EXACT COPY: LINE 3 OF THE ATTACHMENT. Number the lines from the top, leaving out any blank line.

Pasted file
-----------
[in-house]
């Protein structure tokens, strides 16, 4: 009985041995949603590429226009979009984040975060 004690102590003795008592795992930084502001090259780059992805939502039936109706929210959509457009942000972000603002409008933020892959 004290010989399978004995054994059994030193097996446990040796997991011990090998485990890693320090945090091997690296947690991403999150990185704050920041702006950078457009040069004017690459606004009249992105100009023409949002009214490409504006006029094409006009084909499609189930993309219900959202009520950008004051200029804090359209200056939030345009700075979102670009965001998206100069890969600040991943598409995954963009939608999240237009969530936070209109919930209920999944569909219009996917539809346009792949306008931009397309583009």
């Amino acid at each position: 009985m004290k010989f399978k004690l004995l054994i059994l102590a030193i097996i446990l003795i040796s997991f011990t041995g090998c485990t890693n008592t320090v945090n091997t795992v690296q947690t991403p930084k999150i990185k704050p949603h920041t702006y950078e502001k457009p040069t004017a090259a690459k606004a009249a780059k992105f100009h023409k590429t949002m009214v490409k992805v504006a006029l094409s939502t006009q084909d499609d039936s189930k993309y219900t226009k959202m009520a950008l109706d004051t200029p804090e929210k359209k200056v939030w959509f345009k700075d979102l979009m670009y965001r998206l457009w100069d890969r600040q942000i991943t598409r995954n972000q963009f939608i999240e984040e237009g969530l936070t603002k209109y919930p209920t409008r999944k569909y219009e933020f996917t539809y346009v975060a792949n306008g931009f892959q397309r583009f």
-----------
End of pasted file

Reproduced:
């Amino acid at each position: 009985m004290k010989f399978k004690l004995l054994i059994l102590a030193i097996i446990l003795i040796s997991f011990t041995g090998c485990t890693n008592t320090v945090n091997t795992v690296q947690t991403p930084k999150i990185k704050p949603h920041t702006y950078e502001k457009p040069t004017a090259a690459k606004a009249a780059k992105f100009h023409k590429t949002m009214v490409k992805v504006a006029l094409s939502t006009q084909d499609d039936s189930k993309y219900t226009k959202m009520a950008l109706d004051t200029p804090e929210k359209k200056v939030w959509f345009k700075d979102l979009m670009y965001r998206l457009w100069d890969r600040q942000i991943t598409r995954n972000q963009f939608i999240e984040e237009g969530l936070t603002k209109y919930p209920t409008r999944k569909y219009e933020f996917t539809y346009v975060a792949n306008g931009f892959q397309r583009f």